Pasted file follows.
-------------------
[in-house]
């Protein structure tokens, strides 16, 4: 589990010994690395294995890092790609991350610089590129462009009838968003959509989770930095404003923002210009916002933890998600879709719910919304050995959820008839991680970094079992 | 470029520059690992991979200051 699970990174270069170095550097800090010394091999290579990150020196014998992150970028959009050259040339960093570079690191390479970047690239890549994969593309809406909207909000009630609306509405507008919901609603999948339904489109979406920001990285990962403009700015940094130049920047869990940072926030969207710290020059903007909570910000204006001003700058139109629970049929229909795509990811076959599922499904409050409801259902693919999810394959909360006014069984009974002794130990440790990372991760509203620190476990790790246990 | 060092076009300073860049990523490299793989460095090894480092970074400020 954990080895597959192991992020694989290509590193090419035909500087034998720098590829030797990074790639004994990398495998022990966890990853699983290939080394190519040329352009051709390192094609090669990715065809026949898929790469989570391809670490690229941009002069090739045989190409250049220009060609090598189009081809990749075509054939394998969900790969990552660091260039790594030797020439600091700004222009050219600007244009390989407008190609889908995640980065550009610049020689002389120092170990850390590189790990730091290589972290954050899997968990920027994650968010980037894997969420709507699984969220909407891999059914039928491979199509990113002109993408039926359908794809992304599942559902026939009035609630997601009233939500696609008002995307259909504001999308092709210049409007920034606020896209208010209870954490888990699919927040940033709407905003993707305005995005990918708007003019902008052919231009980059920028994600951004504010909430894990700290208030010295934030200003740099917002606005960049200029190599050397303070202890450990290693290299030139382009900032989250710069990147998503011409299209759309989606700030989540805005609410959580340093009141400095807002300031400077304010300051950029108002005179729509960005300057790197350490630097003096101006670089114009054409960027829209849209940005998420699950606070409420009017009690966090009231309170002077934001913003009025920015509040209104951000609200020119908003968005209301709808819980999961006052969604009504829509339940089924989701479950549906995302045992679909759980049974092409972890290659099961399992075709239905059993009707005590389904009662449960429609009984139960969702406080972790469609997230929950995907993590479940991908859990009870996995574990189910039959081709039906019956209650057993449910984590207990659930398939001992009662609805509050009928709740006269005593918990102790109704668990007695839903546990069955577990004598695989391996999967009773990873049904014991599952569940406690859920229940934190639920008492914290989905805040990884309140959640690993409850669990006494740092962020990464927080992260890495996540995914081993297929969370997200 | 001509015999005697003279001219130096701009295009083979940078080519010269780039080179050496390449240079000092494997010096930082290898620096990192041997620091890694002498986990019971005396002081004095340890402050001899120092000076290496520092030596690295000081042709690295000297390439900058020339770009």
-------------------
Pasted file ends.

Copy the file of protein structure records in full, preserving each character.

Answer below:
[in-house]
């Protein structure tokens, strides 16, 4: 589990010994690395294995890092790609991350610089590129462009009838968003959509989770930095404003923002210009916002933890998600879709719910919304050995959820008839991680970094079992 | 470029520059690992991979200051 699970990174270069170095550097800090010394091999290579990150020196014998992150970028959009050259040339960093570079690191390479970047690239890549994969593309809406909207909000009630609306509405507008919901609603999948339904489109979406920001990285990962403009700015940094130049920047869990940072926030969207710290020059903007909570910000204006001003700058139109629970049929229909795509990811076959599922499904409050409801259902693919999810394959909360006014069984009974002794130990440790990372991760509203620190476990790790246990 | 060092076009300073860049990523490299793989460095090894480092970074400020 954990080895597959192991992020694989290509590193090419035909500087034998720098590829030797990074790639004994990398495998022990966890990853699983290939080394190519040329352009051709390192094609090669990715065809026949898929790469989570391809670490690229941009002069090739045989190409250049220009060609090598189009081809990749075509054939394998969900790969990552660091260039790594030797020439600091700004222009050219600007244009390989407008190609889908995640980065550009610049020689002389120092170990850390590189790990730091290589972290954050899997968990920027994650968010980037894997969420709507699984969220909407891999059914039928491979199509990113002109993408039926359908794809992304599942559902026939009035609630997601009233939500696609008002995307259909504001999308092709210049409007920034606020896209208010209870954490888990699919927040940033709407905003993707305005995005990918708007003019902008052919231009980059920028994600951004504010909430894990700290208030010295934030200003740099917002606005960049200029190599050397303070202890450990290693290299030139382009900032989250710069990147998503011409299209759309989606700030989540805005609410959580340093009141400095807002300031400077304010300051950029108002005179729509960005300057790197350490630097003096101006670089114009054409960027829209849209940005998420699950606070409420009017009690966090009231309170002077934001913003009025920015509040209104951000609200020119908003968005209301709808819980999961006052969604009504829509339940089924989701479950549906995302045992679909759980049974092409972890290659099961399992075709239905059993009707005590389904009662449960429609009984139960969702406080972790469609997230929950995907993590479940991908859990009870996995574990189910039959081709039906019956209650057993449910984590207990659930398939001992009662609805509050009928709740006269005593918990102790109704668990007695839903546990069955577990004598695989391996999967009773990873049904014991599952569940406690859920229940934190639920008492914290989905805040990884309140959640690993409850669990006494740092962020990464927080992260890495996540995914081993297929969370997200 | 001509015999005697003279001219130096701009295009083979940078080519010269780039080179050496390449240079000092494997010096930082290898620096990192041997620091890694002498986990019971005396002081004095340890402050001899120092000076290496520092030596690295000081042709690295000297390439900058020339770009």